Asset markets could see more extreme swings as investors adjust for a land of climbing interest rates and stubborn inflation, a market strategist said on Yahoo Finance Live (video above).

“We are starting to see after that Consumer Price Index [CPI] print, really really extreme tails [played in markets],” RBC Equity Derivatives Strategist Amy Wu Silverman said. “We’re talking 100-to-1 market down another leg, 10% to 15% start to be played, which was not the case a month ago. And I think you’re going to start to see more of that, because really: What do you do in this market? You either de-risk, de-gross, or you have to place some sort of bet to protect yourself when potentially CPI surprises even more.”

Wu Silverman’s comments come as markets overlook the edge of the cliff once again, triggered in part by a red-hot CPI reading last Friday that surged 8.6% in May from one year ago, the fastest increase since December 1981.

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In turn, economists now expect the Federal Reserve to raise interest rates by 50 basis points at its policy meeting this week and signal further aggressive hikes to curb inflation into the end of the year.

By afternoon trading on Monday, markets were back to exhibiting violent swings as investors re-calibrated their growth outlooks.

Surfer Cole Clisby falls while taking part in his surf P.E. class for his high school in Cardiff, California February 12, 2015. REUTERS/Mike Blake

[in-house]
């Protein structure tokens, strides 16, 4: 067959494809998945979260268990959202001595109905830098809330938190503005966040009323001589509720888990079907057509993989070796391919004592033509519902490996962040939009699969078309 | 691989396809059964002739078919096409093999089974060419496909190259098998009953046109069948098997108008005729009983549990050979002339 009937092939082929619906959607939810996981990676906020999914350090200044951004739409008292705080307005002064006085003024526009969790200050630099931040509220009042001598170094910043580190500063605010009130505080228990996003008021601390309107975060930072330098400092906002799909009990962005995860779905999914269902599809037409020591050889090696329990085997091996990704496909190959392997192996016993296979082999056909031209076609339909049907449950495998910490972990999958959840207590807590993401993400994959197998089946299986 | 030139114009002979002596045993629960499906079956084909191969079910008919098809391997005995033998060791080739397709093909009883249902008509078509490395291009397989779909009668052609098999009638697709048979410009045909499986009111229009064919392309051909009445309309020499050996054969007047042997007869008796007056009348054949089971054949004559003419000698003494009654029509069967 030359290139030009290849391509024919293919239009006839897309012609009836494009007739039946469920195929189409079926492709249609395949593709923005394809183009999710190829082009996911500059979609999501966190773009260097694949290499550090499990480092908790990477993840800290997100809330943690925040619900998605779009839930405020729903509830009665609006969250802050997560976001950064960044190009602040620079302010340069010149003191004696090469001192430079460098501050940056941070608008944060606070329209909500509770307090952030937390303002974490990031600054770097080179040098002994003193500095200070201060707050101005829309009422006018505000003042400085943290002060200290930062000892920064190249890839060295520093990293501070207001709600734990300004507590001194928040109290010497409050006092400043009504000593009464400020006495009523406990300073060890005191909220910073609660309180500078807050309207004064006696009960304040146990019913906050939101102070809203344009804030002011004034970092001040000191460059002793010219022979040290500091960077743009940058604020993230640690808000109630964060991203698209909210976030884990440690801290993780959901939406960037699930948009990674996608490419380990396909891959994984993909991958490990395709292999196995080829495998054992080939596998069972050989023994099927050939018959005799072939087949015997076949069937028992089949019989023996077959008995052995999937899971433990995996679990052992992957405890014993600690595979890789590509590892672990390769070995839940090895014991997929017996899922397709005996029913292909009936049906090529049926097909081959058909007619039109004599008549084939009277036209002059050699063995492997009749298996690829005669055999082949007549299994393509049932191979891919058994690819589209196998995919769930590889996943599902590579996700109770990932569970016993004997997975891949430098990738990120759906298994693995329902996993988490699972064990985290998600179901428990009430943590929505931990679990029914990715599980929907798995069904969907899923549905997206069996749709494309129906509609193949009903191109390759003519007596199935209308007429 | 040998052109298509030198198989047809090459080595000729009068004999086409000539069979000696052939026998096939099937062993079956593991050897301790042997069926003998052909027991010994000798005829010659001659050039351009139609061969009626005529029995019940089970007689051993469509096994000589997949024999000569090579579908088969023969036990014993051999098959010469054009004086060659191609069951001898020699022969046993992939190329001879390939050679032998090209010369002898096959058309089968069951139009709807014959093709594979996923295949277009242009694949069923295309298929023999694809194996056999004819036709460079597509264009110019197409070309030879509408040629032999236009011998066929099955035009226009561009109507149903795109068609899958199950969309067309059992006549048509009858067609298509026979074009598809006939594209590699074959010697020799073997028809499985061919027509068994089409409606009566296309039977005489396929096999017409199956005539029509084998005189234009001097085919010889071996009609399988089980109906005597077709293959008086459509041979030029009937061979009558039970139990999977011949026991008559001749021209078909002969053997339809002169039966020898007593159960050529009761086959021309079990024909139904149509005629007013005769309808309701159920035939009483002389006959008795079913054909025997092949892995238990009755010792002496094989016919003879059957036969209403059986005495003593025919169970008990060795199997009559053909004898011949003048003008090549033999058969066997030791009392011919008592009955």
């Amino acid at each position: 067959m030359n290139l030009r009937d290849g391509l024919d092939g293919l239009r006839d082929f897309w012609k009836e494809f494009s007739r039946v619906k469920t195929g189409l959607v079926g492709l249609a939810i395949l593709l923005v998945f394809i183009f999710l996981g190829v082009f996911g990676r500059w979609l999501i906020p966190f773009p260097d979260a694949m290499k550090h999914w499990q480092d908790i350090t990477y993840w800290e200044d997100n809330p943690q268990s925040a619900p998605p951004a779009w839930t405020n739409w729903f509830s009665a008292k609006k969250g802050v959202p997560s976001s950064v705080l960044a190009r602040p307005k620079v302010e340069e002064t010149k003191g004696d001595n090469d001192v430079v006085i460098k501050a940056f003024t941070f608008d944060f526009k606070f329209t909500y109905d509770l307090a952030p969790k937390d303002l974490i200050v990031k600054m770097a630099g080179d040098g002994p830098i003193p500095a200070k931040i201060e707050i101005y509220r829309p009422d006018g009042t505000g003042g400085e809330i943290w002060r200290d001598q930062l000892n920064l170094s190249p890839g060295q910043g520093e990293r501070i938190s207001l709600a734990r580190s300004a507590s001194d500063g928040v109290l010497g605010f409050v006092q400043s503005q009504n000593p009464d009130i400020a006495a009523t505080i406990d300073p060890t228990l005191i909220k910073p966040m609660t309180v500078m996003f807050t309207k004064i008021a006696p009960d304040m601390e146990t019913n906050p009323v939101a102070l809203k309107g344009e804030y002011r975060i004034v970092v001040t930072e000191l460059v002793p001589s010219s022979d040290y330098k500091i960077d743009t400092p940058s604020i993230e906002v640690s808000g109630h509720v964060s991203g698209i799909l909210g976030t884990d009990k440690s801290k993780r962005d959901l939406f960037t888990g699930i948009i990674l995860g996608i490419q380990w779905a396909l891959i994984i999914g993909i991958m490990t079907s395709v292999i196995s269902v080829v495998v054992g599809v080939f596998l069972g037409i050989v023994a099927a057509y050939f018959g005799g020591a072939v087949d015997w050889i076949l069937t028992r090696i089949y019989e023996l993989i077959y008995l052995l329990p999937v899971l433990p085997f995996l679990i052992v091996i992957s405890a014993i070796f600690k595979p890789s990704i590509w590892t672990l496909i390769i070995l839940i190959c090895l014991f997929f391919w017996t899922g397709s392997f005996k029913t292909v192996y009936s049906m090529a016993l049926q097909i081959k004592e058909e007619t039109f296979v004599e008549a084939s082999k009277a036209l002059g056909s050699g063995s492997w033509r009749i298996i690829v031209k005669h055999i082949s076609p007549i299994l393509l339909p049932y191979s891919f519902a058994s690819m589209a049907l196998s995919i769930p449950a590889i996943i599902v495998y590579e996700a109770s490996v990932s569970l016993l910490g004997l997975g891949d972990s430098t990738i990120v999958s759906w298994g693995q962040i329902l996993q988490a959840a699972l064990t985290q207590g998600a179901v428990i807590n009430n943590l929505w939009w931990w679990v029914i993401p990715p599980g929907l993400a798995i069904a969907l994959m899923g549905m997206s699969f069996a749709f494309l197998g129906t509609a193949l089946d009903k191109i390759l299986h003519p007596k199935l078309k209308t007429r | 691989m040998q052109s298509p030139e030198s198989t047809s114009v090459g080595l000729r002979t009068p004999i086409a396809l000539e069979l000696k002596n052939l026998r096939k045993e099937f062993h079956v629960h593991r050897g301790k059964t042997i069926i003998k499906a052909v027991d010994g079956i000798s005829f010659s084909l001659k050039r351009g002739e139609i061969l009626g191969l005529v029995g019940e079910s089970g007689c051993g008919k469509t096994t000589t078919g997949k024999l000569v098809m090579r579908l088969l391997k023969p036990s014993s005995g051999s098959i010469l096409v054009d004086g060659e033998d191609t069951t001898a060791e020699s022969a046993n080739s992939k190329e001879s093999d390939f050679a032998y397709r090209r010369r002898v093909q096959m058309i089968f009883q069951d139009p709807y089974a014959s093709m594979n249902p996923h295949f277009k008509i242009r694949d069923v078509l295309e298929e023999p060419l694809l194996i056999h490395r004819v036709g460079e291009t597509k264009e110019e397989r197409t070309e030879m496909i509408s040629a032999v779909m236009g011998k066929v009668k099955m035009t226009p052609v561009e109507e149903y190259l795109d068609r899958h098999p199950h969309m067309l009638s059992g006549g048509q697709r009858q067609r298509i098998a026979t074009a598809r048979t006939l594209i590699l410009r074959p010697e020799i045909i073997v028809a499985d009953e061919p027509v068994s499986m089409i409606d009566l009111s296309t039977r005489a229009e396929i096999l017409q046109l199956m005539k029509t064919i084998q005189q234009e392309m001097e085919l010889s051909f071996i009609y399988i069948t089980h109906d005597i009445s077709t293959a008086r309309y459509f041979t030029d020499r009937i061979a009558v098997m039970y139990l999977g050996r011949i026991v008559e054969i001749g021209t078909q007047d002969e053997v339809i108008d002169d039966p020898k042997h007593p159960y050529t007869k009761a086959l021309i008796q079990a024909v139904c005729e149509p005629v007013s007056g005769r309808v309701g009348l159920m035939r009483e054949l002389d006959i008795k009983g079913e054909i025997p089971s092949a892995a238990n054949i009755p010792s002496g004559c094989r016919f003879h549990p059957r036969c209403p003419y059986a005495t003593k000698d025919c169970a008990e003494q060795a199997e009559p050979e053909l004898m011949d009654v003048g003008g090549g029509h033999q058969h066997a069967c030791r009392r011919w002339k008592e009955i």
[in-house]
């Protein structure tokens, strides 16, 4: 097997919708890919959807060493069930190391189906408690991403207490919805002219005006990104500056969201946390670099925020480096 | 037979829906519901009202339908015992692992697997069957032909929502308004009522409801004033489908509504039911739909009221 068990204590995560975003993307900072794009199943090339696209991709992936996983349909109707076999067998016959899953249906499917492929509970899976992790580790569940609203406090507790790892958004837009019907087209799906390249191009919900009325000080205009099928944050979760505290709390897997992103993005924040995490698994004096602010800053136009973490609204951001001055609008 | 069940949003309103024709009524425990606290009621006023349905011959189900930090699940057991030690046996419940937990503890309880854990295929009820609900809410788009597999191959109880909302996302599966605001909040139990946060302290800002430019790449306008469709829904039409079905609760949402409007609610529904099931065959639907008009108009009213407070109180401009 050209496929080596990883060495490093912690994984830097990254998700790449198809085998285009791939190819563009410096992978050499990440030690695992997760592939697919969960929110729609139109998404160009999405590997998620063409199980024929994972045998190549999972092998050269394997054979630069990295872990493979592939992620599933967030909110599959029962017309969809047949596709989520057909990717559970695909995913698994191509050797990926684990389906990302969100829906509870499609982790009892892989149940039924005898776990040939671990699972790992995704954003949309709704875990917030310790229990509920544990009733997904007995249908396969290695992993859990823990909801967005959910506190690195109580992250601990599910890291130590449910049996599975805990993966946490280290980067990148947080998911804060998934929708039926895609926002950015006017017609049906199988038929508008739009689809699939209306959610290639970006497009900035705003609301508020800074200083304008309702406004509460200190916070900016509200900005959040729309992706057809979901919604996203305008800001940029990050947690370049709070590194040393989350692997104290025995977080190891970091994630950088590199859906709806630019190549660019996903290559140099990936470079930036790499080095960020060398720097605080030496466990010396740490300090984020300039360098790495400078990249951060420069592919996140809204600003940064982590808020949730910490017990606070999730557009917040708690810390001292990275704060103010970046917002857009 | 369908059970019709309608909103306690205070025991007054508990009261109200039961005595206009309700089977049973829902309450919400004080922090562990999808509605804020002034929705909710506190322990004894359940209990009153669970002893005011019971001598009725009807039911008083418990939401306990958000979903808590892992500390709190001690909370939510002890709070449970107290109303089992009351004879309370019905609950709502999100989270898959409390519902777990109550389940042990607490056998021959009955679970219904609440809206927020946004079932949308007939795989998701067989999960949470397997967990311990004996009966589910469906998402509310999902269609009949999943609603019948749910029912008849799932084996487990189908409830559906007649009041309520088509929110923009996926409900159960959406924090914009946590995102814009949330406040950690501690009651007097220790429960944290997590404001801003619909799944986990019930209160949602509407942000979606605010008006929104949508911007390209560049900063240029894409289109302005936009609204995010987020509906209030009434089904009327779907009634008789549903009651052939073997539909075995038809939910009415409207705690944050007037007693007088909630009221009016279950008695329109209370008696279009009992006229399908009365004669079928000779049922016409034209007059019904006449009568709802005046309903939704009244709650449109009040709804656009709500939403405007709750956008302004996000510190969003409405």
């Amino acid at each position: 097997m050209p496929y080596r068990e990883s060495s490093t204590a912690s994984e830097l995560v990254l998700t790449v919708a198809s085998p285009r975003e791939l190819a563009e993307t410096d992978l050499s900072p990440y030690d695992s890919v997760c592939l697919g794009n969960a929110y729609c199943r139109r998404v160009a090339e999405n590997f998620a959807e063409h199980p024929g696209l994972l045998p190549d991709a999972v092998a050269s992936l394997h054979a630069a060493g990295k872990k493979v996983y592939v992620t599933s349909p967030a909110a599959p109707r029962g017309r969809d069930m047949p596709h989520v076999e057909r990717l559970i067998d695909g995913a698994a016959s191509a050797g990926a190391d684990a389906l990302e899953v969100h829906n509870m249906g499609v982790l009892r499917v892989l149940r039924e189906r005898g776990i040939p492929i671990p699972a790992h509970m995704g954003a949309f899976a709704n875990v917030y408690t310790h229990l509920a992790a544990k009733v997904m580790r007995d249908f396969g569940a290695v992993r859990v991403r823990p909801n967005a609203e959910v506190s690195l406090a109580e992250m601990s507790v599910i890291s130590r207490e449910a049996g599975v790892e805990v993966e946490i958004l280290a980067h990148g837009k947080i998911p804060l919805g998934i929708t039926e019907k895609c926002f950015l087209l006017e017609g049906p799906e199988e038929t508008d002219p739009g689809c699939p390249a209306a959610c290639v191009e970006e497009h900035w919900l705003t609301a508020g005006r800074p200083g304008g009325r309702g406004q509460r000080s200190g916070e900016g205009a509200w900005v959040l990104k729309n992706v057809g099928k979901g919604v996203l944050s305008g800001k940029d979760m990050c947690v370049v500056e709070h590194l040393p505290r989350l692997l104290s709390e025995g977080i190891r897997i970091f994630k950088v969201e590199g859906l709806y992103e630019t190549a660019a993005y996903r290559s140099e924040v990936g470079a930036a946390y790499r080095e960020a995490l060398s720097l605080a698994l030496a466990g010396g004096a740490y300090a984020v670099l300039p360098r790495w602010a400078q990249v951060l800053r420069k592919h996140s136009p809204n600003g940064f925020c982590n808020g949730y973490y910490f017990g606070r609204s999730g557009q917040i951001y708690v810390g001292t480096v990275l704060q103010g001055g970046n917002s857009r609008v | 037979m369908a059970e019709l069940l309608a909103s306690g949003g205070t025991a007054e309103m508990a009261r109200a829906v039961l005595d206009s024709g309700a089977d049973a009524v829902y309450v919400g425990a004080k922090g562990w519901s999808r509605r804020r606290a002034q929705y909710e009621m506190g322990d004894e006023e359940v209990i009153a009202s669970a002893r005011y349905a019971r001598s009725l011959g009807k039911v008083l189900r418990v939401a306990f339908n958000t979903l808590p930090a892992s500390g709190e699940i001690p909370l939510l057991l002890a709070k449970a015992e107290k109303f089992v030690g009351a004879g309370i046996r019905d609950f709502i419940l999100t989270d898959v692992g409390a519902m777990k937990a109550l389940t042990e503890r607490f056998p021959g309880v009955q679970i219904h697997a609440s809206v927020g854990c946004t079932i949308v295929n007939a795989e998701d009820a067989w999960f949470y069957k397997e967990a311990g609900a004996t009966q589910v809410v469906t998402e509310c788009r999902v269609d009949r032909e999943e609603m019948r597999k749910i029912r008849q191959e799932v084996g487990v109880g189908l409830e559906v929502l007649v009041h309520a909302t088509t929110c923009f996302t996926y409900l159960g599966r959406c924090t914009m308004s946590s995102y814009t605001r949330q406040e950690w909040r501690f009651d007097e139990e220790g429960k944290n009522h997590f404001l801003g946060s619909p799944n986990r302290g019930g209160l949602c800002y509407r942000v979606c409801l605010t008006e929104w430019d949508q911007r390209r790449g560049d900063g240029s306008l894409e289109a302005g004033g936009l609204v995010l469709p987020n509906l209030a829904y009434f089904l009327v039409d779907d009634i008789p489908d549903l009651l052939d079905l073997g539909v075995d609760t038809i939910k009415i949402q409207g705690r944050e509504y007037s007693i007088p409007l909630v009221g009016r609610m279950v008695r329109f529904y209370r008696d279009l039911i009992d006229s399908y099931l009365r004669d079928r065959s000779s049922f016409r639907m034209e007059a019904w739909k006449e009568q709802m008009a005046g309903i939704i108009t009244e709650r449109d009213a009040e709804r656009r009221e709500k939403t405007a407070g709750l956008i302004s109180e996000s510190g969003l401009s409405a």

The Dow Jones Industrial Average fell more than 600 points, while the S&P 500, Nasdaq Composite, and Russell 2000 were all deeply in the red. The VIX Index — a measure of market volatility known as Wall Streets fear gauge — has gained 10 points since the middle of last week.

Bitcoin prices also tanked below $25,000 in the broader flight to safety. Shares of crypto-centric stocks such as Coinbase and Microstrategy were also rocked.

Wu Silverman suggested getting creative with one’s trades in this type of rocky environment.

“One thing we have recommended specifically is to look at put spreads,” Wu Silverman said, adding that a potential port strike in July is intriguing as that would likely fuel more bad inflation readings.

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Brian Sozzi is an editor-at-large and anchor at Yahoo Finance. Follow Sozzi on Twitter @BrianSozzi and on LinkedIn.

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